Your body’s ability to move is dictated by your brain. The brain formulates the signal to begin walking, or move your arm, and then sends that signal down a neural pathway, through your nervous system, to the part of your body that your brain is instructing to move.

Normally, the body receives that signal and responds with the movement you want. The brain chooses the neural pathway it needs to send the message further down the body, and it just happens. You don’t have to consciously tell your body to start walking, or think about it at all — it’s automatic.

If your brain experiences some damage in critical areas, those automatic signals can have difficulty getting through.

Parkinson’s Disease (PD) occurs when the area of the brain responsible for transmitting movement-related messages begins to fail, resulting in a slow degeneration of the neural pathways that the brainwaves rely on to communicate with the body.

When the cells in this important part of the brain stop working, they stop producing dopamine, which is the chemical those messages rely on to be able to reach the body for movement and coordination.

As the level of dopamine drops to where the brain no longer has enough of this chemical to consistently connect with the body, movement and coordination progressively become affected — especially smooth and automatic movement that you’ve taken for granted. These symptoms gradually worsen over time, though the symptoms themselves, and the speed of progression, vary widely from person to person.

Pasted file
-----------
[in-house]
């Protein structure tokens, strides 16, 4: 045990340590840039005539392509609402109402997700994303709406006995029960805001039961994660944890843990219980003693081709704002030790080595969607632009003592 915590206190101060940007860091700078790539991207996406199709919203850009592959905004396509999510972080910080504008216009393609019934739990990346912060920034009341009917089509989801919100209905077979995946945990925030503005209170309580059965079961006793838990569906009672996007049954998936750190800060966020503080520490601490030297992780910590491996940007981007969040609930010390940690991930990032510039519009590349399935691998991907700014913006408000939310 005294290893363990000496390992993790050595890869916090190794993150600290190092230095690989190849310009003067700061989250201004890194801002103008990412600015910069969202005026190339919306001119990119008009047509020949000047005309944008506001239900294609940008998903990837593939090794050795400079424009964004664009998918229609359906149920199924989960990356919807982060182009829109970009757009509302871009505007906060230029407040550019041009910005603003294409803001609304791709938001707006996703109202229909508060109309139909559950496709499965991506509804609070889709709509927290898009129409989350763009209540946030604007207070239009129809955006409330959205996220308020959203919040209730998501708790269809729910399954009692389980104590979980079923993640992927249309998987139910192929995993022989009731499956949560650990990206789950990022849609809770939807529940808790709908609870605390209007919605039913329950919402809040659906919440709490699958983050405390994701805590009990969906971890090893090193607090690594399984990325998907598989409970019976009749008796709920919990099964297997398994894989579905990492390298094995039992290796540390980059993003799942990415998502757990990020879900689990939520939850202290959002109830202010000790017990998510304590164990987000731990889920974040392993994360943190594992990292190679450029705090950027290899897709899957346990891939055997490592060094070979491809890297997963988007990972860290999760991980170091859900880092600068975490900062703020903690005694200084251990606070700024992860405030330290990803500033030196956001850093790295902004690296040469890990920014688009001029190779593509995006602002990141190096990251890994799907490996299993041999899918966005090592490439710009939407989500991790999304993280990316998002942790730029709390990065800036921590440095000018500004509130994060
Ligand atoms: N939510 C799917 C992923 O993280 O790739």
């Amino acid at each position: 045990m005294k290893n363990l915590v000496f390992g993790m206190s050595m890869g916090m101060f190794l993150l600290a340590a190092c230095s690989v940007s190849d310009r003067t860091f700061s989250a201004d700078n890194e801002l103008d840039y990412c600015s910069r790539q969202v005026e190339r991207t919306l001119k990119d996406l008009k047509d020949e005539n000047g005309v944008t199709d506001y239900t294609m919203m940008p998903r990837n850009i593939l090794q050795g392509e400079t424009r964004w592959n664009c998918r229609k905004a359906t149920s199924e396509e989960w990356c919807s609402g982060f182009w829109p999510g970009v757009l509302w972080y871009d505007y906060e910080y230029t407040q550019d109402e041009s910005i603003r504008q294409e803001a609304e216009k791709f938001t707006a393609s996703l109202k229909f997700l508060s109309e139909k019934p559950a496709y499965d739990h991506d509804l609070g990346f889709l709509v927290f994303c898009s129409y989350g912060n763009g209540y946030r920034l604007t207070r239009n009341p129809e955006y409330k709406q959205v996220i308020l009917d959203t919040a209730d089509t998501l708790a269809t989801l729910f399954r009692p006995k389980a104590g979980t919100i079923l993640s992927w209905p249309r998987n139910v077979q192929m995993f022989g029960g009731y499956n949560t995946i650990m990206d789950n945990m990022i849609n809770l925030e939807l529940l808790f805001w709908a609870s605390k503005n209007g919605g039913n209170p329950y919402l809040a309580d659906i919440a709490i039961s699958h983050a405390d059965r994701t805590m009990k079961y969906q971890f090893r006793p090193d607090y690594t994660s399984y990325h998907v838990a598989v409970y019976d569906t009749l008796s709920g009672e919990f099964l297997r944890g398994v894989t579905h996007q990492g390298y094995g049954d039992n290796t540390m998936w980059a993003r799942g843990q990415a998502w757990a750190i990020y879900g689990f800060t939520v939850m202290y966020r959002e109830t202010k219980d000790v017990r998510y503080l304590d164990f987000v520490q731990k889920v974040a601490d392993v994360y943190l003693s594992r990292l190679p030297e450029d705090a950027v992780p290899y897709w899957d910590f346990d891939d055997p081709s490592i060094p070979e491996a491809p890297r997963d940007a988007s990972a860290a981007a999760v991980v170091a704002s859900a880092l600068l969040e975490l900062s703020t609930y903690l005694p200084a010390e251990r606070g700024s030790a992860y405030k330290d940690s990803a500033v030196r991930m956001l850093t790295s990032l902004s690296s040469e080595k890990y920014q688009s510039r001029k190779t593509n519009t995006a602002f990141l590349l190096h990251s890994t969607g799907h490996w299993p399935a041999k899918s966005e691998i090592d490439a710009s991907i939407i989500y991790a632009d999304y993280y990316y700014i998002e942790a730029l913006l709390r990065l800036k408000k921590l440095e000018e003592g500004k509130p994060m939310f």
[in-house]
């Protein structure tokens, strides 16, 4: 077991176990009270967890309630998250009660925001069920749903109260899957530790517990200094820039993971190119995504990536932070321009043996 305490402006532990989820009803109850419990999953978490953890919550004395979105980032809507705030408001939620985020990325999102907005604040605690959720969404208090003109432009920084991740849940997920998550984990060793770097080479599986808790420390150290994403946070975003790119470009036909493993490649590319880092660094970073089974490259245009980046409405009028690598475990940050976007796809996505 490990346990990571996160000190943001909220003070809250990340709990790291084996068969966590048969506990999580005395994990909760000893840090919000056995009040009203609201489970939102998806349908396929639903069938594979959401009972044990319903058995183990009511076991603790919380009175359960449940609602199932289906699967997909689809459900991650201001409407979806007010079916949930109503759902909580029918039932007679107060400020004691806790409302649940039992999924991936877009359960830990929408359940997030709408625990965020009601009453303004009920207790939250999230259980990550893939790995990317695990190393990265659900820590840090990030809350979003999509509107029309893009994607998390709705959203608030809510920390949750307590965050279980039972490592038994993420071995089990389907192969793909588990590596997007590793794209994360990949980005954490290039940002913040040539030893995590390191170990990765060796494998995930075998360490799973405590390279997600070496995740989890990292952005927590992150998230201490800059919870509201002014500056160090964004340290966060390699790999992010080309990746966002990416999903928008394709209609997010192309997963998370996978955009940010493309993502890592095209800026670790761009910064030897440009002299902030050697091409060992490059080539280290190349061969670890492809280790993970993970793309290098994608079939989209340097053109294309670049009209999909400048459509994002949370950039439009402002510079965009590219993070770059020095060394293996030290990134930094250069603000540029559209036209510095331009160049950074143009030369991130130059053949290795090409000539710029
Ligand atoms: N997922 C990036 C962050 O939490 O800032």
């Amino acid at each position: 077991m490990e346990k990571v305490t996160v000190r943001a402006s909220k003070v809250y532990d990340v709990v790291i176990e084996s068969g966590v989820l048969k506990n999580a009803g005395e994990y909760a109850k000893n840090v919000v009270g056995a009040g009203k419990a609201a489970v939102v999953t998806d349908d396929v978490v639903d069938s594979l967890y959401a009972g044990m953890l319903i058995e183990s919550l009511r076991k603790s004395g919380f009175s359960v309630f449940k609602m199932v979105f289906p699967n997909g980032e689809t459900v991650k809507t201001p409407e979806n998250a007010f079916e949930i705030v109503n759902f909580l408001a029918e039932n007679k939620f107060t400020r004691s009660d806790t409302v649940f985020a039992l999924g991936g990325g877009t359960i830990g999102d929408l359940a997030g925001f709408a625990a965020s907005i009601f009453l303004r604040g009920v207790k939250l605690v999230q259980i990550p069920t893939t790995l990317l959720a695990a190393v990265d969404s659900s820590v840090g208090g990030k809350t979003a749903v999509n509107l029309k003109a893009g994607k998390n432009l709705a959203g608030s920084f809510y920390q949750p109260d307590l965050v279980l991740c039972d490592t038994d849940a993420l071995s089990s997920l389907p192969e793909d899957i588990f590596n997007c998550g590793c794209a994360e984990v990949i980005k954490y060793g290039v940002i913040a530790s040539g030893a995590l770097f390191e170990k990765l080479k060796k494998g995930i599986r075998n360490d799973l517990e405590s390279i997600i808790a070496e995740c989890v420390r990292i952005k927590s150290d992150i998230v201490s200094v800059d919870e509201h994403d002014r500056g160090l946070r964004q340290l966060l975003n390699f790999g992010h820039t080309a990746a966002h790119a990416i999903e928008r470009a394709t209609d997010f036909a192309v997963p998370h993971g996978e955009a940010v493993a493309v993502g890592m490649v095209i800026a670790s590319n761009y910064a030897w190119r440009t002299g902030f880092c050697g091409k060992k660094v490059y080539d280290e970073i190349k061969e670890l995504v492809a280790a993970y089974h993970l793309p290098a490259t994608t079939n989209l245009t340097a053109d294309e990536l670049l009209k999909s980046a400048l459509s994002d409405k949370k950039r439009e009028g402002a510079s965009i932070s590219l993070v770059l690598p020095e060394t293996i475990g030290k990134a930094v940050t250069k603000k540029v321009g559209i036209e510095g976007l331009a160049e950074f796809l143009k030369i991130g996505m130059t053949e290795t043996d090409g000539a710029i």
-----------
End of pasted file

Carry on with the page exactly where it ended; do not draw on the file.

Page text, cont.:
Parkinson’s primarily affects movement, but can also cause some cognitive changes, and impact emotions. It can become more difficult to focus on more than one thing at a time, and the process of thinking may become slower. People frequently report feelings of apathy, depression and anxiety.

PD can make movement more difficult, to the extent that it significantly increases the risk of falls, 1, 2, 3 however activity itself is vital to managing the condition. In fact, exercise has been shown to slow the progression of Parkinson’s Disease 37, so finding ways to remain as active as possible, exercising regularly, is incredibly important.

Learn more about Parkinson’s Disease

Understanding Parkinson’s Disease

How does PD affect movement?

Elderly Man with Walking Device

NexStride: A Moving Story

Sidney Collin, inspired by her meeting with Jack Brill, sought to change how people with Parkinson’s Disease move. By incorporating leading research into a mobility device to help with the symptoms of Parkinsonian gait or Freezing of gait, NexStride was born.

Cueing In NexStride

nextstride laser feature

NexStride is the first multi-cue daily assist device that attaches to any standard cane, walker, or walking pole. Users can activate the audio cue, visual cue, or both, and adjust to preferred speed and distance.

These visual and audio cues help users re-establish the connection between the brain and the body and allow the user to walk smoothly again.

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